The thoughts you think about the food you eat instantly become reality in your body via the central nervous system.

Consider the placebo effect, which occurs when someone is given a fake, harmless, inert substance such as water or sugar, but is told that it is a life-saving medication. Countless studies have shown that the patient’s belief in the healing power of the “medicine” creates a measurable physical response. Researchers estimate that the placebo effect is responsible for 35 to 45 percent of the effectiveness of prescription medications, and anywhere from 65 to 90 percent of the effectiveness of over the counter drugs.

If the power of the mind is strong enough to make our body heal from a disease when all we’ve taken is a sugar pill, what do you think happens when we think to ourselves “I’m going to eat this fried chicken even though I know it’s bad for me,” or “I enjoy eating my salad because it’s really healthy?”

The placebo effect is built into the nutritional process. It’s profoundly present every time we eat. It’s like phoning in a prescription to your own inner nutritional pharmacy. What we believe is alchemically translated into the body through nerve pathways, the endocrine system, neuropeptide circulation, the immune network, and the digestive tract.

The bottom line is that what we believe about any substance we consume can powerfully influence how it affects the body. Every day, millions of people eat and drink while thinking strong and convincing thoughts about their meal. Are you ready to explore how YOUR inner world and your beliefs are impacting your metabolism?

I hope this was helpful.


Emily Rosen

To learn more about the breakthrough body of work we teach here at the Institute for the Psychology of Eating, please sign up for our free video training series at ipe.tips. You’ll learn about the cutting-edge principles of Dynamic Eating Psychology and Mind Body Nutrition that have helped millions forever transform their relationship with food, body, and health. Lastly, we want to make sure you’re aware of our two premier offerings. Our Eating Psychology Coach Certification Training is an 8 month distance learning program that you can take from anywhere in the world to launch a new career or to augment an already existing health practice. And Transform Your Relationship with Food is our 8 week online program for anyone looking to take a big leap forward with food and body.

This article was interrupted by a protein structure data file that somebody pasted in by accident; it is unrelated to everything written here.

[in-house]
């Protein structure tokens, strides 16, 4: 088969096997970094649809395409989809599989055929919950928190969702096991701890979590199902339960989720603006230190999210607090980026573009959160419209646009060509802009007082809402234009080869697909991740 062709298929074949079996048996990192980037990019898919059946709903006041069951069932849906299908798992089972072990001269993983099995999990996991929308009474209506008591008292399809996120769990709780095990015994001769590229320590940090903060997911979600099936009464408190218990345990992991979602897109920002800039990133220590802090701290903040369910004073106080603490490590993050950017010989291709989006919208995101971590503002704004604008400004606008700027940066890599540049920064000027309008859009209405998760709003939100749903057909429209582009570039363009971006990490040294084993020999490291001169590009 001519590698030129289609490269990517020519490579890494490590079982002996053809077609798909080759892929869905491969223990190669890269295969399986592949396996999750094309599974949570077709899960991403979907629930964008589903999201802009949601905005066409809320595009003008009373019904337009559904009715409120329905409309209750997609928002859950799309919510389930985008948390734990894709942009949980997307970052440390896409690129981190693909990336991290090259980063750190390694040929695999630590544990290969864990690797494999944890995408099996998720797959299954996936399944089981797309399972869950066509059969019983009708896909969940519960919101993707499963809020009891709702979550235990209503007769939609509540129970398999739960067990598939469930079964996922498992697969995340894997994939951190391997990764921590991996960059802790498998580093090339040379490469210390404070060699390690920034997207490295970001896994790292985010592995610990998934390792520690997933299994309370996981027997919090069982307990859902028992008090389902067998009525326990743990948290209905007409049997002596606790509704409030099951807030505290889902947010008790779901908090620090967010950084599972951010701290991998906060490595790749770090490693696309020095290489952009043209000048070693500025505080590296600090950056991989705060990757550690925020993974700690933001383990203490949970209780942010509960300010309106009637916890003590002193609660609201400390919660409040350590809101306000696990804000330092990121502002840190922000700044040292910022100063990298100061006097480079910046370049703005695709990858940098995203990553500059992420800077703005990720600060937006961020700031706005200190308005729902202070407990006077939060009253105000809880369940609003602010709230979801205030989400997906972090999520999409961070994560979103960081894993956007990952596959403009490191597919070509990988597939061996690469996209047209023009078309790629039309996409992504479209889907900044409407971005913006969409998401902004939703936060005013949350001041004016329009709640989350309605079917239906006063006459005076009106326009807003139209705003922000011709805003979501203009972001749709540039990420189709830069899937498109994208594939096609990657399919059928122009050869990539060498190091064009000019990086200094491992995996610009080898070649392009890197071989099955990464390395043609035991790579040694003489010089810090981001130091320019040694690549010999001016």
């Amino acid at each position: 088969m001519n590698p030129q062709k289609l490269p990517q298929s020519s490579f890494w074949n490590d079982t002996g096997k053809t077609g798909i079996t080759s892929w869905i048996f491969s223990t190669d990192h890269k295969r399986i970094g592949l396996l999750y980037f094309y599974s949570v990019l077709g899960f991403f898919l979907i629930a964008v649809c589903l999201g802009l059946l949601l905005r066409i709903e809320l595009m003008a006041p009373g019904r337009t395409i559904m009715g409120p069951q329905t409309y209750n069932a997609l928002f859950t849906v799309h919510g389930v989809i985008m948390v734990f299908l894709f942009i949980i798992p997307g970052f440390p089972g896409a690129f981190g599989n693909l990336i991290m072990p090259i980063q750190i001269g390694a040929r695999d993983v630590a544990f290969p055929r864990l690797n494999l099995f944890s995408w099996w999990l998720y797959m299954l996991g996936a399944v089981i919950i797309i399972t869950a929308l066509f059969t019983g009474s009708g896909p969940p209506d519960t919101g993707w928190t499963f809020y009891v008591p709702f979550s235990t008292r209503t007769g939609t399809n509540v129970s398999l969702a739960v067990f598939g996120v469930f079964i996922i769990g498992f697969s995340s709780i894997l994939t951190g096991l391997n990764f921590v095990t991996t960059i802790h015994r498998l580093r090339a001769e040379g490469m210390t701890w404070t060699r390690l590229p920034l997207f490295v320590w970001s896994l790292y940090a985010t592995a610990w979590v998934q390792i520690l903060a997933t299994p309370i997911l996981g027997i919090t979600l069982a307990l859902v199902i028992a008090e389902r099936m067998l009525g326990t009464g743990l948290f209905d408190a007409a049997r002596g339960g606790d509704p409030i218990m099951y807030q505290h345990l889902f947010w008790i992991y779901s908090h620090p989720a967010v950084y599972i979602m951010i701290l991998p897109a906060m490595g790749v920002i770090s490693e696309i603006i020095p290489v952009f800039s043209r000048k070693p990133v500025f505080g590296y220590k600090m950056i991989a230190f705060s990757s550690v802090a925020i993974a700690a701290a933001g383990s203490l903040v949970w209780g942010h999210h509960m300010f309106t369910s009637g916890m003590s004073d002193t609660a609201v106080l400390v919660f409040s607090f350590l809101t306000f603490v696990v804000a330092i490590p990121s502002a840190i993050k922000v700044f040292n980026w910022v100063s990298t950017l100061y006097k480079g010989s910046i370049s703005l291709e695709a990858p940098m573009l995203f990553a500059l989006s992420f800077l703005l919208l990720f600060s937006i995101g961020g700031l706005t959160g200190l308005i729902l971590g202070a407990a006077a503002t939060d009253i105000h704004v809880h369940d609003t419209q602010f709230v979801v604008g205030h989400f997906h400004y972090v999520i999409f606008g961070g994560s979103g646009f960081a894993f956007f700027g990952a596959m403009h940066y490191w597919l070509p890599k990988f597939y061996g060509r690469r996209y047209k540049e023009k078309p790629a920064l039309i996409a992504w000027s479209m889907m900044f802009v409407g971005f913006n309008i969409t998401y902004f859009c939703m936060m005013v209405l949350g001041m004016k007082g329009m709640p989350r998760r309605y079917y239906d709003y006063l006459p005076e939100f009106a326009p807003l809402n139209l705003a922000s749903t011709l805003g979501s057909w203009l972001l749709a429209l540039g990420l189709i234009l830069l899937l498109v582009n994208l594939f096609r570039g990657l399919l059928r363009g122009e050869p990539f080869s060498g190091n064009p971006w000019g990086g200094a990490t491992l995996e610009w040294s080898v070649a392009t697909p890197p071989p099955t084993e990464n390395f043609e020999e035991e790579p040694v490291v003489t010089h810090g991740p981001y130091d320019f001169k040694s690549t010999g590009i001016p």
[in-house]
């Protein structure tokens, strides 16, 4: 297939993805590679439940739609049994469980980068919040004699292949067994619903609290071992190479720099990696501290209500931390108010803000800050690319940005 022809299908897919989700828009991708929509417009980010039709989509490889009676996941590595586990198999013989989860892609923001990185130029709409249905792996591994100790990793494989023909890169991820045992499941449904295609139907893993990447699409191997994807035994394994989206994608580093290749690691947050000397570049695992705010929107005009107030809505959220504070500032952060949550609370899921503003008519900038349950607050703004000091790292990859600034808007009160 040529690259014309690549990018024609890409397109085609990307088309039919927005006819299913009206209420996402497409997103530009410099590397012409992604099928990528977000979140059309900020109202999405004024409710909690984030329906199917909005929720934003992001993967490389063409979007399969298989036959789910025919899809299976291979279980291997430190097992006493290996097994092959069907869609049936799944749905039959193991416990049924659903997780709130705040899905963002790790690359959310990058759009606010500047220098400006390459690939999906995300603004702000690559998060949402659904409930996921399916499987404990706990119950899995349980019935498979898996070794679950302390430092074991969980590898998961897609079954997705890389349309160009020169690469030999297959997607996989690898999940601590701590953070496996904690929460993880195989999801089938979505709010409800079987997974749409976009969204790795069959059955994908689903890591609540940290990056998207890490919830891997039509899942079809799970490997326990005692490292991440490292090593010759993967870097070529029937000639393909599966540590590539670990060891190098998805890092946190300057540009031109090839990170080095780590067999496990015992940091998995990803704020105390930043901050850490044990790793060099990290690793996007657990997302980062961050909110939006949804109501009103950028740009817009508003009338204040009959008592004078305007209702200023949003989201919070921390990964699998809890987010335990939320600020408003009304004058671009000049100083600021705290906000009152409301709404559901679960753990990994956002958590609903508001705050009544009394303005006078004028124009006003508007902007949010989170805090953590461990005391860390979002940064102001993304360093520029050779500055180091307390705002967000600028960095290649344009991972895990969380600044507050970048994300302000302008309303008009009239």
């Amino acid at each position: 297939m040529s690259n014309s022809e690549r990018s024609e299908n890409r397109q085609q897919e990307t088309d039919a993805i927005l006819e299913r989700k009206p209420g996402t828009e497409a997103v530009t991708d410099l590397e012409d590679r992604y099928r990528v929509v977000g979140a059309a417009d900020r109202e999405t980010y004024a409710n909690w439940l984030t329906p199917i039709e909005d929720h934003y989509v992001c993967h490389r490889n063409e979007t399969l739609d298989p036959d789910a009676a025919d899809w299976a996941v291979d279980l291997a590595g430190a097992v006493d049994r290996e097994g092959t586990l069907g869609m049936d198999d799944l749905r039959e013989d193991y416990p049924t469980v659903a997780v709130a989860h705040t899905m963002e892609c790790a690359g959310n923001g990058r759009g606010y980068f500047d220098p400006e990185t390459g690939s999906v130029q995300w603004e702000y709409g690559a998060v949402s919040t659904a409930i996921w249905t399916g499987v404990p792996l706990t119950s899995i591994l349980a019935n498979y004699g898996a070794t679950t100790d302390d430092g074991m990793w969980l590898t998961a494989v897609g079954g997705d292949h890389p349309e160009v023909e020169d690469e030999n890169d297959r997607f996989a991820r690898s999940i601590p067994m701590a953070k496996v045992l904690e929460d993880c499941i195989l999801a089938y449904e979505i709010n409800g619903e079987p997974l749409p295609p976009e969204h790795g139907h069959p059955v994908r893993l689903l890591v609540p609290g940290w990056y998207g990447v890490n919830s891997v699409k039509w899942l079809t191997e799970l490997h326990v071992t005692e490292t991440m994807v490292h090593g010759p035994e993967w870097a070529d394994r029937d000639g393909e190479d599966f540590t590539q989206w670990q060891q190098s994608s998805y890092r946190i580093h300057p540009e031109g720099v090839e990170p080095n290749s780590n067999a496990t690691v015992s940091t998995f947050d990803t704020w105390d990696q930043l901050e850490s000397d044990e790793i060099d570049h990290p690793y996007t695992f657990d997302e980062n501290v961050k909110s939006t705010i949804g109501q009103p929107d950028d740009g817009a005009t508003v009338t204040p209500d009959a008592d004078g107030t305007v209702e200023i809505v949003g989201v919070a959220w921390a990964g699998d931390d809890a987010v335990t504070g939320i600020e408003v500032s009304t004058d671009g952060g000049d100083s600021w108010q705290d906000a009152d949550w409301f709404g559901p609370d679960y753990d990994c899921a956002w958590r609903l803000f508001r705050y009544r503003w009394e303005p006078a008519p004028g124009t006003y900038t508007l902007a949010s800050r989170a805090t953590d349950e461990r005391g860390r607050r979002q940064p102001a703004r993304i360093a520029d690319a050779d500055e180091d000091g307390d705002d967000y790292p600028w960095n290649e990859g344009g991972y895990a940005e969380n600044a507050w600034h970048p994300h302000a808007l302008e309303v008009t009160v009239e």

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About The Author
Emily Rosen

Emily Rosen is the Director of the Institute for the Psychology of Eating, where she oversees business development strategies, student affairs, marketing and public relations in addition to her role as Senior Teacher. With an extensive and varied background in nutritional science, counseling, natural foods, the culinary arts, conscious sex education, mind body practices, business management and marketing, Emily brings a unique skill-set to her role at the Institute. She has also been a long-term director and administrator for Weight Loss Camps and Programs serving teens and adults and has held the position of Executive Chef at various retreat centers. Her passion for health and transformation has provided her the opportunity to teach, counsel, manage, and be at the forefront of the new wave of professionals who are changing the way we understand the science and psychology of eating and sexuality. Emily is also co -founder of the Institute for Conscious Sexuality and Relationship.